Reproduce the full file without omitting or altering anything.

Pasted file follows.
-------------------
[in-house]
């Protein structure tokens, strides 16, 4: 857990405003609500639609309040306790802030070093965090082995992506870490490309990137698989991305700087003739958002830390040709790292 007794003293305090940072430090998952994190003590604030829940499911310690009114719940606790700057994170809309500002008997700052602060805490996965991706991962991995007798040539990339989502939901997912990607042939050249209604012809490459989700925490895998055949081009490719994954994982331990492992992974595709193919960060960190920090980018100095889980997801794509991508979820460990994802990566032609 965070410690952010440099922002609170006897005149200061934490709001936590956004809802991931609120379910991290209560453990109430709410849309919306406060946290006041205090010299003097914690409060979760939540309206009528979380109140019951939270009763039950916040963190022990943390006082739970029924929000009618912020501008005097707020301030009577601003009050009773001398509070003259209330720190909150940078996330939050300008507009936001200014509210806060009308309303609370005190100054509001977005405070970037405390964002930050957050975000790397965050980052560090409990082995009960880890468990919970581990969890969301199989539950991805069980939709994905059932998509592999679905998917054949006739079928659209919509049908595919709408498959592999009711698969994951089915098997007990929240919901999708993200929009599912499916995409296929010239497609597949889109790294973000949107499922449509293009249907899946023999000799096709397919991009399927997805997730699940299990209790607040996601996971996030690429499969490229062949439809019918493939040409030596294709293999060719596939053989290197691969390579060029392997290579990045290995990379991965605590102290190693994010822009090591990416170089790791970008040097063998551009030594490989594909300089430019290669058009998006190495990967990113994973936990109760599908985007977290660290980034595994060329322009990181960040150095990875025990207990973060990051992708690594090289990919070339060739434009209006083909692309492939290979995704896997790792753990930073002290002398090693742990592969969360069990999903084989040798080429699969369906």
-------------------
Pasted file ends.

[in-house]
């Protein structure tokens, strides 16, 4: 857990405003609500639609309040306790802030070093965090082995992506870490490309990137698989991305700087003739958002830390040709790292 007794003293305090940072430090998952994190003590604030829940499911310690009114719940606790700057994170809309500002008997700052602060805490996965991706991962991995007798040539990339989502939901997912990607042939050249209604012809490459989700925490895998055949081009490719994954994982331990492992992974595709193919960060960190920090980018100095889980997801794509991508979820460990994802990566032609 965070410690952010440099922002609170006897005149200061934490709001936590956004809802991931609120379910991290209560453990109430709410849309919306406060946290006041205090010299003097914690409060979760939540309206009528979380109140019951939270009763039950916040963190022990943390006082739970029924929000009618912020501008005097707020301030009577601003009050009773001398509070003259209330720190909150940078996330939050300008507009936001200014509210806060009308309303609370005190100054509001977005405070970037405390964002930050957050975000790397965050980052560090409990082995009960880890468990919970581990969890969301199989539950991805069980939709994905059932998509592999679905998917054949006739079928659209919509049908595919709408498959592999009711698969994951089915098997007990929240919901999708993200929009599912499916995409296929010239497609597949889109790294973000949107499922449509293009249907899946023999000799096709397919991009399927997805997730699940299990209790607040996601996971996030690429499969490229062949439809019918493939040409030596294709293999060719596939053989290197691969390579060029392997290579990045290995990379991965605590102290190693994010822009090591990416170089790791970008040097063998551009030594490989594909300089430019290669058009998006190495990967990113994973936990109760599908985007977290660290980034595994060329322009990181960040150095990875025990207990973060990051992708690594090289990919070339060739434009209006083909692309492939290979995704896997790792753990930073002290002398090693742990592969969360069990999903084989040798080429699969369906």